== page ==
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Two Cheers For American Tolerance


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Sarah Palin has not only revealed herself to be linguistically challenged in "refudiating" the proposed "mosque" near Ground Zero, but also emotionally overwrought. "It stabs hearts," she tweeted to her fellow mosque-bashers. But Palin notwithstanding, the way this country has comported itself during this controversy represents a damn fine moment for humanity. As a naturalized American, let me just say that if every country handled its hatreds as well as this one, this world wouldn't be a half-bad place to live in.

It is painfully obvious that opposition to the Cordoba House, as this structure would be called, is motivated less by a desire to protect the memory of 9/11 victims and more by a knee-jerk suspicion of Muslims. If it were not, mosque-bashers wouldn't have so much difficulty processing some basic but crucial facts about the structure. The "mosque," for instance, is not really a mosque but an Islamic community center--complete with a swimming pool, auditorium, bookstores and restaurants--along the lines of the many YMCAs or Jewish community centers around the country.

It will house a place of worship, but it won't blare muezzin calls summoning Muslims to pray five times a day, suggesting that it has a fairly relaxed attitude toward Quranic strictures. Nor will it be a Muslim-only place where members of other faiths are unwelcome; rather it will be open to anyone willing to pay its dues. Best (or worst) of all, it won't be "on" Ground Zero, but two blocks and a bend away at a spot not visible to World Trade Center visitors.

None of this is preventing some opponents from bizarrely suggesting that the center represents a surreptitious attempt to glorify Islamic victory on American soil. But a victory statement communicated through esoteric means negates itself because such means signal weakness, not strength. What's more, it is one odd victory statement when its alleged authors are not claiming any moral high ground for their putative side. To the contrary, the couple, Imam Feisal Abdul Rauf and his wife Daisy Khan, who are spearheading the center, have "refudiated" the 9/11 attacks in particular and Islamic terrorism in general.

They have qualms about U.S. foreign policy in the Middle East that plenty of nonterrorist Americans would share. And they are Sufis, the moderate and mystical sect of Islam that is known for its refined music and art, not its militancy. In fact, by all auguries, they are modern and liberated Muslims who seem rather embarrassed by the hot-headed jihadis who speak for their religion. Their whole project was conceived in order to highlight the more benign, moderate side of Islam and build bridges with other faiths. Newsweek Editor Fareed Zakaria is absolutely right when he notes that, "if there is ever going to be a reformist movement in Islam, it is going to emerge from places like the proposed mosque."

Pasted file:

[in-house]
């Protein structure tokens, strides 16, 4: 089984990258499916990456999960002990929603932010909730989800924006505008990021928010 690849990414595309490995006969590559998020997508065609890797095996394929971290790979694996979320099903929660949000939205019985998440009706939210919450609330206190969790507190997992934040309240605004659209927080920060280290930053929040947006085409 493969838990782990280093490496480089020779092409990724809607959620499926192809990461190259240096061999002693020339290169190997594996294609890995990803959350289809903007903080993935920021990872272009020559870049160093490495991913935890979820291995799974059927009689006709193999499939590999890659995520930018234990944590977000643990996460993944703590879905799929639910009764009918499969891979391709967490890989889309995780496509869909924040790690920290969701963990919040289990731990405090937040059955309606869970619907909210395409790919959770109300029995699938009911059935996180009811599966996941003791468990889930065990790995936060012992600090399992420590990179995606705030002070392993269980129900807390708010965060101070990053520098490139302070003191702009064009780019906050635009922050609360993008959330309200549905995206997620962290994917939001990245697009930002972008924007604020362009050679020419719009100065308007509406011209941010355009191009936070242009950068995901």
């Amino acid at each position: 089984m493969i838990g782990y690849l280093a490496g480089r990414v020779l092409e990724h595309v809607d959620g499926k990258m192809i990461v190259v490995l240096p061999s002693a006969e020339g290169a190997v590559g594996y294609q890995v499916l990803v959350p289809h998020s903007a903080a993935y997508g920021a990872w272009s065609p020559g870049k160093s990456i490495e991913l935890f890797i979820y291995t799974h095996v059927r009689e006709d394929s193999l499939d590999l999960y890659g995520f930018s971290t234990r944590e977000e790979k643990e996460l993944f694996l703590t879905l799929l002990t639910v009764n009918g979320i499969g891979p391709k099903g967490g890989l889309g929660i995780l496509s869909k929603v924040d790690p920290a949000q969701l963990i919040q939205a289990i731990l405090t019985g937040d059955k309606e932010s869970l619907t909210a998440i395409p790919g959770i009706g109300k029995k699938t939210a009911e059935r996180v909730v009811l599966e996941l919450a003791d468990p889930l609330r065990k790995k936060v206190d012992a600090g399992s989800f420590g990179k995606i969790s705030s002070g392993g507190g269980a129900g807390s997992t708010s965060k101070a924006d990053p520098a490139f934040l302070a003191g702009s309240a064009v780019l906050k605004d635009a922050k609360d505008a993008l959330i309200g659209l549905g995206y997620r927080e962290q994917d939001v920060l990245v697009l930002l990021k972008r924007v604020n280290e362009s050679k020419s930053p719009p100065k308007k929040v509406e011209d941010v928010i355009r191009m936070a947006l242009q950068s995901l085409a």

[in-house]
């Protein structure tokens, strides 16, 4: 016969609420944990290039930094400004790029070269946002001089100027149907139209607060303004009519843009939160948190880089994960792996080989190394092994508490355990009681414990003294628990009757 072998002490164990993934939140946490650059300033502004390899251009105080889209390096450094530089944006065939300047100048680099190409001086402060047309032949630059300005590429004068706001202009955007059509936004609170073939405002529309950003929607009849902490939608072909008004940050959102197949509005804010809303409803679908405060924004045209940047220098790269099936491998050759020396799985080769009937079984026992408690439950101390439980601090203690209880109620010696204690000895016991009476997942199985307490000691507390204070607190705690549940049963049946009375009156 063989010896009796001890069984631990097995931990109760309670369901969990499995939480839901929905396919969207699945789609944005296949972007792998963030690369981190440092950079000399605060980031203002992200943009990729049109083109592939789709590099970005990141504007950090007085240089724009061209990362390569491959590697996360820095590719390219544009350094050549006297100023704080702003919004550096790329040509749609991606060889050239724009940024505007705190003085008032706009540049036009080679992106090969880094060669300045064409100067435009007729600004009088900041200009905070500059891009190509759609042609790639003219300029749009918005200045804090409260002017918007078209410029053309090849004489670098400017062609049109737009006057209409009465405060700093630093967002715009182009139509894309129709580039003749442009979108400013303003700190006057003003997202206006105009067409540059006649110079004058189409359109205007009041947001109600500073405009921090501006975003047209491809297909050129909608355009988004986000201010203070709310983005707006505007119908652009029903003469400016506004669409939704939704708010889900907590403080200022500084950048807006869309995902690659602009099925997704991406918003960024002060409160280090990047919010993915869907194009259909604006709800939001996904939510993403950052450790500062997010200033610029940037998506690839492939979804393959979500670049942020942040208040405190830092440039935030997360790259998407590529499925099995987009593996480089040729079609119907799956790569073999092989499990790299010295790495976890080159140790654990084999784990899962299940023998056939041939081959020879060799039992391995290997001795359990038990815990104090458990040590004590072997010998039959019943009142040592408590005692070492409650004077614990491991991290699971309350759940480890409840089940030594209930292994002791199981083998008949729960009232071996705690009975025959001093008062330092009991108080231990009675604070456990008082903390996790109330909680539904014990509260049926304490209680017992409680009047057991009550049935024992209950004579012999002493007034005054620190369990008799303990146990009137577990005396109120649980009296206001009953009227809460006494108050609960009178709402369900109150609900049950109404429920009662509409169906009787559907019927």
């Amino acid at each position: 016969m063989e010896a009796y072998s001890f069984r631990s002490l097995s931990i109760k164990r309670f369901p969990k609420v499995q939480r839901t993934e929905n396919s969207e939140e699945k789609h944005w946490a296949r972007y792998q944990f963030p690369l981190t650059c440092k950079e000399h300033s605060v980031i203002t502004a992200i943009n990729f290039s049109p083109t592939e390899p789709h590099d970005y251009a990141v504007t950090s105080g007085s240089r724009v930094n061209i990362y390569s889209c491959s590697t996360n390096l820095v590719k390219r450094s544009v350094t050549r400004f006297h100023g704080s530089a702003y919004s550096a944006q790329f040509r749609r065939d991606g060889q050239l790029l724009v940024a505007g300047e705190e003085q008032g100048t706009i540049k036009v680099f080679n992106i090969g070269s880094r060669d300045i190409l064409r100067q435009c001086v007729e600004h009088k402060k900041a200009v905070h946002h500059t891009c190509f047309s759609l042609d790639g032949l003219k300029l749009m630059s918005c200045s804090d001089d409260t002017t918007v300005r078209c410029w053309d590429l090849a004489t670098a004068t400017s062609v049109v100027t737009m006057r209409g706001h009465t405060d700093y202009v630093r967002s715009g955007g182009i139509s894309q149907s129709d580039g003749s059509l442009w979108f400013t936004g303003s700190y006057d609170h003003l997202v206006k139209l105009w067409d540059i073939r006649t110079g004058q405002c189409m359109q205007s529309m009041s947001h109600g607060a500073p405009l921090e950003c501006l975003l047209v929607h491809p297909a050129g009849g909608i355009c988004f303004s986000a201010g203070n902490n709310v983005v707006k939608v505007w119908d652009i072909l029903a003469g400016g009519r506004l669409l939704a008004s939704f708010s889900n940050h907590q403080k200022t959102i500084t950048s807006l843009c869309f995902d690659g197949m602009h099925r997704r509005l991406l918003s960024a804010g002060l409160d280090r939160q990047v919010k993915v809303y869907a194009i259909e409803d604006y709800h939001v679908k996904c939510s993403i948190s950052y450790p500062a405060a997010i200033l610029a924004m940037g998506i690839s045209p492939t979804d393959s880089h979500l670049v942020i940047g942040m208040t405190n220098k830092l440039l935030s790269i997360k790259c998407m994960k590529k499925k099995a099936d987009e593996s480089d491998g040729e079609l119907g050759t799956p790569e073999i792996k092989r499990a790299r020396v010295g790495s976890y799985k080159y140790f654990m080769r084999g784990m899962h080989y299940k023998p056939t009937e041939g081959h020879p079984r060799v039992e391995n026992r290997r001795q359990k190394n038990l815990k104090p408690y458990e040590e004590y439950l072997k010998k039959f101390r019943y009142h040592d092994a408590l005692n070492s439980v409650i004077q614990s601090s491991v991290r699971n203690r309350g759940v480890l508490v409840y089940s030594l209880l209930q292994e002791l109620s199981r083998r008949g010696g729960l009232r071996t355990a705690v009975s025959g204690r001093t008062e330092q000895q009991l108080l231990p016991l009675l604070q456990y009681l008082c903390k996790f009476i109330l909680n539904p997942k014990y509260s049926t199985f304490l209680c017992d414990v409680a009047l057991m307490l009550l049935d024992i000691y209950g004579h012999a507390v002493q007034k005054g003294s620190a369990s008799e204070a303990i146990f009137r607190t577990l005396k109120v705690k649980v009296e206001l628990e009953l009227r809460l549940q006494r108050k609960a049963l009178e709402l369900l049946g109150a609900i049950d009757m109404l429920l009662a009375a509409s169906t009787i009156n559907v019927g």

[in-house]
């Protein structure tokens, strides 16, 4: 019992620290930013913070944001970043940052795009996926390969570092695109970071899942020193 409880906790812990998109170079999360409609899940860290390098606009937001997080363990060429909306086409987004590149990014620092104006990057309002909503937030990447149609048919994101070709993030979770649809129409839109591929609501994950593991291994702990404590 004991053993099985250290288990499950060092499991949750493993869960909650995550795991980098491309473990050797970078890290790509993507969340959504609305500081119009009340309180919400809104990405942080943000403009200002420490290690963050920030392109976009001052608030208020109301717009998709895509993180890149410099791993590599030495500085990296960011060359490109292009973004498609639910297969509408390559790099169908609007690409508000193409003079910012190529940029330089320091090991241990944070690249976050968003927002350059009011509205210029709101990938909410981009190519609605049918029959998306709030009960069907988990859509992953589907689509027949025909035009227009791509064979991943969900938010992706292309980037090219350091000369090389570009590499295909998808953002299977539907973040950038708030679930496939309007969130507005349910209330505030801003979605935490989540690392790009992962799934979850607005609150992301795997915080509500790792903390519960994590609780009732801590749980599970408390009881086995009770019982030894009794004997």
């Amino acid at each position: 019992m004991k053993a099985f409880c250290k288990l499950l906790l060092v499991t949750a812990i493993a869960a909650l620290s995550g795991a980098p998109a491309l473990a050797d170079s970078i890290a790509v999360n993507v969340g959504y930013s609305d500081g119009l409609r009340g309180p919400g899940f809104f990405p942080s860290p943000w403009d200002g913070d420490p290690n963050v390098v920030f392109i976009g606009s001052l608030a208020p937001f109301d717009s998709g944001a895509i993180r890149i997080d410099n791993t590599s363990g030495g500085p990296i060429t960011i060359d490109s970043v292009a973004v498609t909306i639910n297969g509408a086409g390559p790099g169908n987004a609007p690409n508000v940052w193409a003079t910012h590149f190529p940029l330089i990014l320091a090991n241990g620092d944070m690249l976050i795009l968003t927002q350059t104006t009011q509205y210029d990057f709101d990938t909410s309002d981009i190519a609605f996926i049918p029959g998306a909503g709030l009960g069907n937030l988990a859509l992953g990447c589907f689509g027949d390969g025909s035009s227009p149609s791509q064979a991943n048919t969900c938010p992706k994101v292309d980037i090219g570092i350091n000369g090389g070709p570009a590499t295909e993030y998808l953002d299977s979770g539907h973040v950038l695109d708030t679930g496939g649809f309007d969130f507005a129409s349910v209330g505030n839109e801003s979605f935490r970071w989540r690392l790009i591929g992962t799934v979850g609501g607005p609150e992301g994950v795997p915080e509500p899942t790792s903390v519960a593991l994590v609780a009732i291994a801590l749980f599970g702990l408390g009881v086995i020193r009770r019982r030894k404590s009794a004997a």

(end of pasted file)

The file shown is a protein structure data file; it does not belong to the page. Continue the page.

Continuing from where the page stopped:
It is possible that the center is really an elaborate ruse for some sinister anti-American agenda--just as it is possible that America's next president could be a Manchurian candidate installed by the Chinese. But to suspect such an agenda in the face of massive evidence to the contrary testifies to just how deep-seated the suspicion against Muslims is in this country.

Some perspective on the mosque bruhaha from Shikha Dalmia. The main issue here has been the location, but as far as I'm conerned, that's about it.
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The last sentence of the article is the most telling. Muslims constantly talk about the mistrust that America has for them, and yet, they will be so unfeeling about the site of the proposed mosque and what that place means to Americans. Most Americans, I believe, would be a bit more understanding in this case if we could hear some of these "moderate" muslims REPUDIATE the actions of the 9/11 hijackers, and extremist Islamofacist terrorists in general. Their unwillingness to do so is the main root cause of the mistrust that most Americans feel toward Muslims in general.


On the grounds of the U.S. Naval Academy in Anapolis, MD stands a statue called the Tripoli Monument. This monument is a memorial to the American Naval and Marine veterans of the Barbary Wars (1801-1804), also called the Tripolitan War. This conflict was fought against Muslim sultanates who gave aid and comfort, even military support, to the Barbary pirates, the scourge of the Mediterranean. This was America's first foriegn war, hard fought and won by our forces. For years, Muslim activists have been clamoring for the monument to be removed because it is "demeaning to Muslims, especially Muslim sailors".


So, it is okay for Muslims to harbor ill will for over 200 years over an incident of their own creation, and yet WE are supposed to forget about what happened on OUR soil a mere decade ago.


This is just another version of the "Race Card", but there is no "White Guilt" to play it against.

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